Representative Pete King, (R) NY, wants the editor and the publisher of the New York Times prosecuted.
His reason? The New York Times, followed by the Los Angeles Times, The Wall Street Journal and other papers ran articles disclosing a federal intelligence initiative to monitor international financial transactions. The program, designed to root out possible terrorists, analyzes money going from one financial institution to another. The media outlets asserted that the program was being run by presidential subpoenas and not authorized by warrants from any federal court.
King called the articles “treasonous,” and has called for a criminal investigation. He appeared on The O’Reilly Factor Monday evening calling for the Times administration to be prosecuted.
Representative Ed Markey, (D) Mass, claims that the intelligence program itself is illegal, and he appeared alongside King on Monday’s O’Reilly Factor to counter arguments made by King.
“The Bush administration put out their own subpoenas; never told the courts about it all,” said Markey.“ That is a very serious 4th amendment violation."
King expressed his outrage towards the publicizing of the federal anti-terror program, claiming that congress had been properly briefed and those that needed to know were informed.
“If everybody knew about it, there’s no need to go public about it,” said King. King, a quick talking Republican from New York’s 3rd district, cited the laws he felt the journalists had violated.
He keeps a list of his press quotes here.
Let us clear the air right now before a discussion of the public opinion reaction: the press is not going to be prosecuted. President Bush has not called for an investigation. He merely expressed his anger that the press had run the information. That was the correct response from his administration. Clearly, the Bush administration is not going to be happy that the press ran a critical article on one of their anti-terror programs. However, even Bill O’Reilly, the Fox pundit, said that he does not believe the Times editor and publisher should or would be prosecuted.
Therefore, the reader is left with a news story, broken by a newspaper, unpopular with the Bush administration, which exposes a secret government program, for which no one will be prosecuted.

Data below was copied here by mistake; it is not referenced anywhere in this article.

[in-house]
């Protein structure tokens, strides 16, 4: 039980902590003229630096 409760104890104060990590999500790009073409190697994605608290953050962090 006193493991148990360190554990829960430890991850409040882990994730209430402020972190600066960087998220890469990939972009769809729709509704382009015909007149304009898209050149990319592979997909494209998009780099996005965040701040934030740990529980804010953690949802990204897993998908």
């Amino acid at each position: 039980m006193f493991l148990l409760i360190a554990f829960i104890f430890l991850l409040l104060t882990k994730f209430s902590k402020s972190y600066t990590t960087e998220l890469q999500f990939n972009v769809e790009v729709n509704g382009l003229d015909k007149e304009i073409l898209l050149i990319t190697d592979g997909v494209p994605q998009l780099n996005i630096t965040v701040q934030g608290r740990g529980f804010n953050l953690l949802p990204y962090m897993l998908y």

This reporter will not state any agreement or disagreement in principle with the publication of secret information. However, it is the job of the free press to hold a democratically elected government accountable to its people, with the best and most vigilant efforts, self-guided by ethics. I do believe that the publication of this story about surveillance of international banking records is good for the public relations efforts of the mainstream media.
References to the public relations efforts of the press are often an oxymoron. However, reading this article proves that the newspaper of yesterday has an uncertain future tomorrow. Clearly, the blogosphere and the advent of “Googlefied” news that is custom delivered to each reader based on their own preferences show that the news can be broken anywhere and by anybody. The Times, however, showed themselves viable with their continued ability to check the government.
Though controversial, the Times flexed their muscle. And that, whether agreed with or not, is good publicity.
Bill Keller, executive editor of the New York Times, ran a letter June 25 addressing the financial surveillance program article.
It's an unusual and powerful thing, this freedom that our founders gave to the press. Who are the editors of The New York Times to disregard the wishes of the President and his appointees? And yet the people who invented this country saw an aggressive, independent press as a protective measure against the abuse of power in a democracy, and an essential ingredient for self-government. They rejected the idea that it is wise, or patriotic, to always take the President at his word, or to surrender to the government important decisions about what to publish.
The Times may have been legally wrong in publishing information about a classified government program. They may have straddled the bounds of ethics. I am not a liberal pundit, but let me be the first to say that the last major country to actively prosecute its press for covering issues not agreed upon by the government flew a red flag.